Entries in Sven Nys (11)
For the 2010 we are proud to introduce the NEW carbon Cross frame, the PRESTIGE. This new cross frame has been developed with the input from former World Champion, 9 time Super Prestige winner Sven Nys.
The front triangle is a HHM (High Modulus carbon) monocoque with polygonal section on the top- and down tube, it has a curve between the inside of the top and seat tube, this for better comfort when carrying the bike on the shoulder. The rear triangle is lugged.
Stability, speed and weight are key components to the PRESTIGE.
The PRESTIGE will be available in 6 sizes, (50 to 60 with).
I'm not sure what's with all that curvy carbon by top and seat tubes. Sort of ridonculous and unnecessary carbon. I'm digging the traditional horizontal top tube though. I will never understand sloping top tubes on cross bikes...
I'll take my Ridley X-Night's though any day in a head to head beauty contest. I'm probably just in lust at the moment though...but I can't stop messing around with the frames! Bike 1 built this weekend.
(UPDATED) I loved seeing Sven when he'd tackle the Spring Classics. He'd attack the pave' and get himself on the front of the race to ensure cameras would see him attack the Kemmel and all the other cobbled climbs. The results never really materialized for Sven on the road in the spring which is why I love seeing him focus so decidedly on MTB since the Olympics last year...proving his dedication to using Dugasts from 32 to, now, 45.
Today he crowned himself King Of Belgium, Netherlands and Luxemburg in the 'Lowlands MTB Championships'. What was rad was seeing Dutch National MTB Champ and all around 'cross hard-man Thijs Al take 2nd and other crossers (Stybar, Berden, etc) lay down the gauntlet on the field including some heavies...like Julien Absalon (3rd). All hail the 'crossers!
And I'm NOT kidding this time. Sven is moving to Landbouwkrediet-Töissteiner as of January 1, 2009. Per Sven's new team:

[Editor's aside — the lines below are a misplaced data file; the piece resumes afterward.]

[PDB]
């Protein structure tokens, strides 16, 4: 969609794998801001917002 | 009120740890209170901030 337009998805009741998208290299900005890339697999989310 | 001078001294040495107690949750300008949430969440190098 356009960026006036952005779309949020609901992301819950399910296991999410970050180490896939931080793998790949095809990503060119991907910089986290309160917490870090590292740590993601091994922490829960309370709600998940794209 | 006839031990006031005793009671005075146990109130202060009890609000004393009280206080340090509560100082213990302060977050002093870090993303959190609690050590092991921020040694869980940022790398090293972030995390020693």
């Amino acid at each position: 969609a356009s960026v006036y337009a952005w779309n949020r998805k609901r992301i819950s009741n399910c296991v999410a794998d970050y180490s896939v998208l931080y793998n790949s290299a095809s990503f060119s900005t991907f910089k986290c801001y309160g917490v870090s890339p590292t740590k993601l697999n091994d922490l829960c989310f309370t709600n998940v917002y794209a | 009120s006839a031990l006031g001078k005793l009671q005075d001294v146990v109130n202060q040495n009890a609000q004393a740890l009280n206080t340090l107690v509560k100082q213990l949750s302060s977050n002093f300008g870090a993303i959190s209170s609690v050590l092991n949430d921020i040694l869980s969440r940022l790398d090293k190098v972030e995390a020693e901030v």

On a press conference today in the building of our main sponsor Landbouwkrediet, it has been officially announced that cyclo-cross rider Sven Nys will join our team in 2009. He will wear our green jersey for the first time in his home grand prix in Baal on New Year's day. We wish Sven, who is the reigning Belgian champion and the number one on the world ranking of cyclo-cross, a lot of success!
Sven'll be on his trusted C50 still as his new team are also a Colnago sponsored crew. Isn't that convenient.
By now, cross hoars, you've read every character and examined every pixel of this CyclingNews article on Nys' C50.
But holy crap on a stick. I'm gonna kick the ass of Sven's mechanic for the bunk job he did on his tape when I gets to Belgie! I mean Mourey's crappy tape job is one thing, but how could the Cannibal be let out on the parcours with this! For shame.
Unbelievable weekend as you've all read by now. Compton is absolutely sick and deserving of the world cup win....the first by an American. Seeing her last weekend at the Redline and Boulder Cups, my buds and I were drop-jawed at her power. The sand was nothing for her....and literally she rode the entire sections while most the men's pros and 35 opens ran it. Sick.
Boom. That was the sound Lars made blowing Sven (his teamate...ha!) and everyone else up. Wellens had a great weekend obviously but Sven was not Nijs this weekend.
Totally weird observation. When Sven suffers, he switches his porting technique. Even in total deep mud like today, when he is on song, he ports under the down tube. But when the suffering sets in, he wraps the head tube. Weird. Maybe I'm just a total geek but it's just something I've noticed after watching zillions of hours of Flemish.
Daaaaamn. We are all getting older. Even the cyborg, Sven Nijs is beginning to show some weather. I've got a couple-a 3 or 4 gray hairs starting to show their face in the bouffant, but Sven's head is either getting bigger with each World Cup victory or he's starting to show some age:It's all good Sven. It's aaaaaaaaaaall good. Getting older is OK, man. No need to worry about that little wunderkind Niels Albert or Klaas Vanthournout (FYI: He's my prediction of the up-and-comer for this season). Just keep doing your bunny hoppin' thing out there and keep that Giro on your dome. No one will know.
Alright, "Seattle's Finest." After being inspired by watching his nemeses in Seattle get rad and all 'cross like at a ridiculously young age, my 3 year old decided to start training. Look out world:
What did YOU do to get ready for 'cross today> This 3 year old is getting 'er done.